Review: ‘A Beautiful Day in the Neighborhood’ Honors Mr. Rogers’ Kindness

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COURTESY OF GABBOT VIA FLICKR

Tom Hanks and other cast members of "A Beautiful Day in the Neighborhood" at the 2019 Toronto Film Fest.

By LEV YAKOVLEV, Contributing Writer

As an outsider to an American culture I didn’t have any expectations of this film. I went because I thought Tom Hanks would again play a simple guy who, by being kind and compassionate, will turn out to be much wiser than the rest of us.

However, that couldn’t have been further from the truth. What this film is really about is forgiving those who hurt you most. It does a great job of personally involving a viewer in the story and asks serious questions about love and forgiveness.

Set in the early 2000s, the film follows the story of Lloyd Vogel (Matthew Rhys), a national award-winning journalist who holds a serious grudge in his heart against his cheating father. For one of his assignments, he is forced  to do a profile of Fred Rogers (Tom Hanks) by his supervisor, which he begrudgingly accepts. At first, Vogel seems very ignorant toward his assignment, but that changes when Mr. Rogers decides to help Vogel overcome his anxieties out of kindness.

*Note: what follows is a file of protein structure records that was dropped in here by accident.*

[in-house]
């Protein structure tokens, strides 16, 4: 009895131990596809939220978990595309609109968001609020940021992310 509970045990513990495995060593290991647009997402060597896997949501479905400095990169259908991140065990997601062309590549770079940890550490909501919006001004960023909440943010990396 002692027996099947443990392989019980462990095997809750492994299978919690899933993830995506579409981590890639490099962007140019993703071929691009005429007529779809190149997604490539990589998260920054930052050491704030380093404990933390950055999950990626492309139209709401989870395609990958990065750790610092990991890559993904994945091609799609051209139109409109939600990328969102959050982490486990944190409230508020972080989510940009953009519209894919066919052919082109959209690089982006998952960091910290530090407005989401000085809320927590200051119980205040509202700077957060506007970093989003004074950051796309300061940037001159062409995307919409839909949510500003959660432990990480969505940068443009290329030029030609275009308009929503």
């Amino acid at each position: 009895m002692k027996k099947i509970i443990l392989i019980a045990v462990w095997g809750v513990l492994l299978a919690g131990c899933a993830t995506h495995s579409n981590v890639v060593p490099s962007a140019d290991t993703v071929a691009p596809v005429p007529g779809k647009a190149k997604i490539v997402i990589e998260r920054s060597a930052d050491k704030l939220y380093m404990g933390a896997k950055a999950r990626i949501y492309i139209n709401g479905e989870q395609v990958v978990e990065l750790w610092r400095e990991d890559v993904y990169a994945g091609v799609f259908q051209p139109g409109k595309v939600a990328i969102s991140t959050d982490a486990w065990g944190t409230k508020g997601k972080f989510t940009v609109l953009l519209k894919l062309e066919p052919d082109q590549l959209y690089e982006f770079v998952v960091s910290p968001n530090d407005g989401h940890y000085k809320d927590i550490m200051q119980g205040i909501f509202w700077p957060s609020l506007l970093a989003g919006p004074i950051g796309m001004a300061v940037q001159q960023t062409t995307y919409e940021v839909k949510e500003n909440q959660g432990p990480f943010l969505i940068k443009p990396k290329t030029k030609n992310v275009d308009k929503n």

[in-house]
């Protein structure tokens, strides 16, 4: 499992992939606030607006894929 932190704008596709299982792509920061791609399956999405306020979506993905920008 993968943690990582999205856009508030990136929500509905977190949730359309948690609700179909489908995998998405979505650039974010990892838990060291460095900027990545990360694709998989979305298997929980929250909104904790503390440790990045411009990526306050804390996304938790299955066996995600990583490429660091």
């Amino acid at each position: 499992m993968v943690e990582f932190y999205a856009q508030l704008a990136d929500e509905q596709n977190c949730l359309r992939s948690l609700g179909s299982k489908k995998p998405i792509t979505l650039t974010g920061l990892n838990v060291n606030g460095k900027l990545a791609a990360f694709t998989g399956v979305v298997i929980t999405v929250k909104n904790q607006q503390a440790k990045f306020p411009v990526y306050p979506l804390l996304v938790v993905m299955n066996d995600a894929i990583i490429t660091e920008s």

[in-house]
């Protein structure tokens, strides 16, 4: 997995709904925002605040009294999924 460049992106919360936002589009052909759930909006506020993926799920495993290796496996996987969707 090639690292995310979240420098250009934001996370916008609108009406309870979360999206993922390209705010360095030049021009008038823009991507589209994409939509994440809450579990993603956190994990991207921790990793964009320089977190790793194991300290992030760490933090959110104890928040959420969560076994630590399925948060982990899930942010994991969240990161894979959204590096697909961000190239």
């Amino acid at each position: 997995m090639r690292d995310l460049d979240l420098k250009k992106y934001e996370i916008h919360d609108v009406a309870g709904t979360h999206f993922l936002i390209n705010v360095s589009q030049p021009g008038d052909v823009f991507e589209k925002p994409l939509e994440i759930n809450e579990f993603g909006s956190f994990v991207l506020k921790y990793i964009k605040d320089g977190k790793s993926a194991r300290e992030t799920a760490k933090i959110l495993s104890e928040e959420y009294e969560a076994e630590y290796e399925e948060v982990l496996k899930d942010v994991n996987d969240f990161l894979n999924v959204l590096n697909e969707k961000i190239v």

Inspired by real events, the film was very successful at portraying the character of Mr. Rogers. Onscreen we see a kind and compassionate person who would always listen to you and will try to help. In the beginning, Mr. Rogers asks Vogel, “What do you think is the most important thing in the world for me right now? To speak on the phone to Lloyd Vogel.” 

In other words, I felt warm inside, as if surrounded by an aura of benevolence and compassion. 

The film is structured in such way that whenever Mr. Rogers talks, it feels like he’s talking not to the characters of the film, but to the audience directly. You feel like a kid watching another episode of Mr Rogers’ show, and that definitely contributes to the atmosphere, because it feels like the film cares about your feelings.

It starts as the intro to the TV show Mr. Rogers used to host, and the movie seems like one big episode. This setup creates a feeling that whenever someone raises a serious question, he is asking you, the audience, about it.

You feel yourself as part of the story, which creates a very strong empathic reaction. During the film, Mr. Rogers asks Vogel to stay silent for a minute and think of all the people who are special in his life. The screen went silent, and I felt like I myself was thinking of those who made me me. 

There is something about silence that inspires you to appreciate the world around you, and if there is anything I learned from this film, it’s  to always look for the best in the people around you. In the immortal words of Mr. Rogers himself, “You’ve made this day a very special day by just you being you.”